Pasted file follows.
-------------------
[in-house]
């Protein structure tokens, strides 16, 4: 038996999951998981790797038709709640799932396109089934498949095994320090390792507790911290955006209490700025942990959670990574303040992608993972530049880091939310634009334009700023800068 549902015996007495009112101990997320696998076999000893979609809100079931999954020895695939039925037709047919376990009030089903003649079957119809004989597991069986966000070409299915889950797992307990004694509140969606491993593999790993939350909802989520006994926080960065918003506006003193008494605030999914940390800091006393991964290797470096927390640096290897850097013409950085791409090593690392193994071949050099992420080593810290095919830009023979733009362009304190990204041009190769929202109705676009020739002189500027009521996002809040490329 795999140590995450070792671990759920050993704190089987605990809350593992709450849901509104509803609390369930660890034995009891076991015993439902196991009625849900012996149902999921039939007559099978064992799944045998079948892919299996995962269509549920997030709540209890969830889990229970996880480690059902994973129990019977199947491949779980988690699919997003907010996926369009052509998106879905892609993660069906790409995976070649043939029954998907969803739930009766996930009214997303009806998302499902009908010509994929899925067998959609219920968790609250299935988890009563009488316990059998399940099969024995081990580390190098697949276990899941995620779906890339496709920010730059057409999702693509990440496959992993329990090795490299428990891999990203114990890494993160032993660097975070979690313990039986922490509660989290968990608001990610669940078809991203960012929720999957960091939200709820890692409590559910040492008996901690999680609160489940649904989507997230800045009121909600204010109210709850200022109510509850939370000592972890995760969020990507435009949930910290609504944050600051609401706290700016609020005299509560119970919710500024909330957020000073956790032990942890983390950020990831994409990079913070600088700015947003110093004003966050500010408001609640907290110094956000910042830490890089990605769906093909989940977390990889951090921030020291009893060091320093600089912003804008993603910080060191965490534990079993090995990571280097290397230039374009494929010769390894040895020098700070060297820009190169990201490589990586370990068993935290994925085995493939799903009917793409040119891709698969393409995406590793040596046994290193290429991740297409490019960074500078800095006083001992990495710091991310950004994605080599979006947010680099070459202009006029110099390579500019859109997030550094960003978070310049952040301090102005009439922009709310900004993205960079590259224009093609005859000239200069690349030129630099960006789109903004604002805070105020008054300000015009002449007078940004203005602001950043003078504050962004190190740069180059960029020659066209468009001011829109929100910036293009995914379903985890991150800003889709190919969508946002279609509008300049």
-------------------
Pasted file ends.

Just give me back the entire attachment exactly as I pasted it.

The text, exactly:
[in-house]
């Protein structure tokens, strides 16, 4: 038996999951998981790797038709709640799932396109089934498949095994320090390792507790911290955006209490700025942990959670990574303040992608993972530049880091939310634009334009700023800068 549902015996007495009112101990997320696998076999000893979609809100079931999954020895695939039925037709047919376990009030089903003649079957119809004989597991069986966000070409299915889950797992307990004694509140969606491993593999790993939350909802989520006994926080960065918003506006003193008494605030999914940390800091006393991964290797470096927390640096290897850097013409950085791409090593690392193994071949050099992420080593810290095919830009023979733009362009304190990204041009190769929202109705676009020739002189500027009521996002809040490329 795999140590995450070792671990759920050993704190089987605990809350593992709450849901509104509803609390369930660890034995009891076991015993439902196991009625849900012996149902999921039939007559099978064992799944045998079948892919299996995962269509549920997030709540209890969830889990229970996880480690059902994973129990019977199947491949779980988690699919997003907010996926369009052509998106879905892609993660069906790409995976070649043939029954998907969803739930009766996930009214997303009806998302499902009908010509994929899925067998959609219920968790609250299935988890009563009488316990059998399940099969024995081990580390190098697949276990899941995620779906890339496709920010730059057409999702693509990440496959992993329990090795490299428990891999990203114990890494993160032993660097975070979690313990039986922490509660989290968990608001990610669940078809991203960012929720999957960091939200709820890692409590559910040492008996901690999680609160489940649904989507997230800045009121909600204010109210709850200022109510509850939370000592972890995760969020990507435009949930910290609504944050600051609401706290700016609020005299509560119970919710500024909330957020000073956790032990942890983390950020990831994409990079913070600088700015947003110093004003966050500010408001609640907290110094956000910042830490890089990605769906093909989940977390990889951090921030020291009893060091320093600089912003804008993603910080060191965490534990079993090995990571280097290397230039374009494929010769390894040895020098700070060297820009190169990201490589990586370990068993935290994925085995493939799903009917793409040119891709698969393409995406590793040596046994290193290429991740297409490019960074500078800095006083001992990495710091991310950004994605080599979006947010680099070459202009006029110099390579500019859109997030550094960003978070310049952040301090102005009439922009709310900004993205960079590259224009093609005859000239200069690349030129630099960006789109903004604002805070105020008054300000015009002449007078940004203005602001950043003078504050962004190190740069180059960029020659066209468009001011829109929100910036293009995914379903985890991150800003889709190919969508946002279609509008300049």